I remain for the time it takes for a plate of tuck to arrive, be shovelled into my pie hole – it’s delicious, unfussy and copious – pay the bill and scarper back upstairs. Resisting the impulse to barricade the door, the book gets some close attention. At least until the noisy barflies continue their now plastered conversation beneath my window before getting in their large 4X4s and driving, driving off.  Presently the nine ladies take the evening air, only to be drowned out by a hot-hatch-rev-limiter driveby and a screechy-loud siren of – I presume – the local constabulary giving chase.

Early-night slumber is punctuated by noisy cars and the locals yelling in the car park. [Can anybody tell me why (some) people SHOUT conversations at each other when they are not competing against background noise? The working assumption is that they spend all day in the heavy-metal-drum-solo factory and this volume of conversation is their default.] At least the new bed is okay.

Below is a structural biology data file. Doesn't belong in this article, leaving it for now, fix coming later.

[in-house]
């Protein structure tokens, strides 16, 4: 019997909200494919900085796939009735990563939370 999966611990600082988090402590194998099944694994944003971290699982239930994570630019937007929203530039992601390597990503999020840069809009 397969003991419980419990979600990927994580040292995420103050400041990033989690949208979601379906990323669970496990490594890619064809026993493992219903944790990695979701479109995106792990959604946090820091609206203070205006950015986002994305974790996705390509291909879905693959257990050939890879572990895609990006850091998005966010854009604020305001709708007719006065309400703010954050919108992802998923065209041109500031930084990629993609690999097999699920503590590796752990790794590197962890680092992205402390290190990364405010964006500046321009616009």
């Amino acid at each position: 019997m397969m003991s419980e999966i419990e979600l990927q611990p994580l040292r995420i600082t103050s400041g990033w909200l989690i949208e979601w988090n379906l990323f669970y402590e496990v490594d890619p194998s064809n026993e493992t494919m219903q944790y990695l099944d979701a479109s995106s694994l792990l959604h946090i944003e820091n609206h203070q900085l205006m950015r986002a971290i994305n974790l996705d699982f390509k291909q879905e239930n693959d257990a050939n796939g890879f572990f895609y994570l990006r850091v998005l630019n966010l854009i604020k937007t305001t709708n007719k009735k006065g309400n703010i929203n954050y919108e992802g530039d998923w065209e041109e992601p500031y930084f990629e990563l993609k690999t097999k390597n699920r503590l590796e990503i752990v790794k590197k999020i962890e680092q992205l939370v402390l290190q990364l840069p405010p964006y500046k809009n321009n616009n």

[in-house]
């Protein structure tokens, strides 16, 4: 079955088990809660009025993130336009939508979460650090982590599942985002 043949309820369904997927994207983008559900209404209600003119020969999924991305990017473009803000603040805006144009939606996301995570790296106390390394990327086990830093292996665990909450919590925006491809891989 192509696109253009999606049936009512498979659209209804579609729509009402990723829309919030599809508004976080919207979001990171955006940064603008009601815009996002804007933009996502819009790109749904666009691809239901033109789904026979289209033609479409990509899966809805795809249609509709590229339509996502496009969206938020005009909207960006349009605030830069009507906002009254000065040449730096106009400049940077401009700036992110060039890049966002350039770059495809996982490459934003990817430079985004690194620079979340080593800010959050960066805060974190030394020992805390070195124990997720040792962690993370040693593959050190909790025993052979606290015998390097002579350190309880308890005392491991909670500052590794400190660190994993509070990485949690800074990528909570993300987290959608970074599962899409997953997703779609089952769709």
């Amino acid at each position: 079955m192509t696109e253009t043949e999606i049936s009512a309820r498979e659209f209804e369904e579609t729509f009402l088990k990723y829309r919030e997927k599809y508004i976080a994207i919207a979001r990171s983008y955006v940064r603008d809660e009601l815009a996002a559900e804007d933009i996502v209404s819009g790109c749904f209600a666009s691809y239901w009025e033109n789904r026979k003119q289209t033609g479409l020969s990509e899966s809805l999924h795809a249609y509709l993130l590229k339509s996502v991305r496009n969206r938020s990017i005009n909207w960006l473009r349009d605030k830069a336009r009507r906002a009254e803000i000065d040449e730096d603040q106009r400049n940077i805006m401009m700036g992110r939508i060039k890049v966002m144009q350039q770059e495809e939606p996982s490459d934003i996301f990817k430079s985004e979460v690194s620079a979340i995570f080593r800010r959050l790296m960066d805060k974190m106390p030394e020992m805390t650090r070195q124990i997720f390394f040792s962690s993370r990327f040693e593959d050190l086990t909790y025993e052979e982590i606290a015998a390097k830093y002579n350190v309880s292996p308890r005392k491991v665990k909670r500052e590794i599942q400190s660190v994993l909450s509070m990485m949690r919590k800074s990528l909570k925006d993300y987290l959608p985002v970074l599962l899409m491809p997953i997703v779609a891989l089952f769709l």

In the morning the breakfast options are all fried. My breakfast cob is 125% filled with the cheapest ingredients cash and carry can provide. I quite enjoy it. I ask for apple juice at the bar and get poured orange: over half a pint of deffo-from-concentrate-taste-the-gritty-powder stuff. It does something strange to my teeth so I discard it and head to work with a really minor case of sub-sub-sub-PTSD.

Wednesday after work? Not a soul in the place. The proprietor calls me mate and says he loves m’name. I go jogging to help rid me of the day’s tension. It has the opposite effect; mood dragged lower by the soul-sapping greyness, scowling faces, dogshit pavements. I run down run-down roads clogged with parked cars. I turn the corner onto the main street in broad daylight and a portly rat scuttles ahead of me passing a vacant shop which is [insert metaphor for something downright depressing here].

I’ve been back to the client this week. Guess what? I stayed outside the sad town: my soul couldn’t take any more exposure.

Next week Stuttgart & Leipzig. I wonder…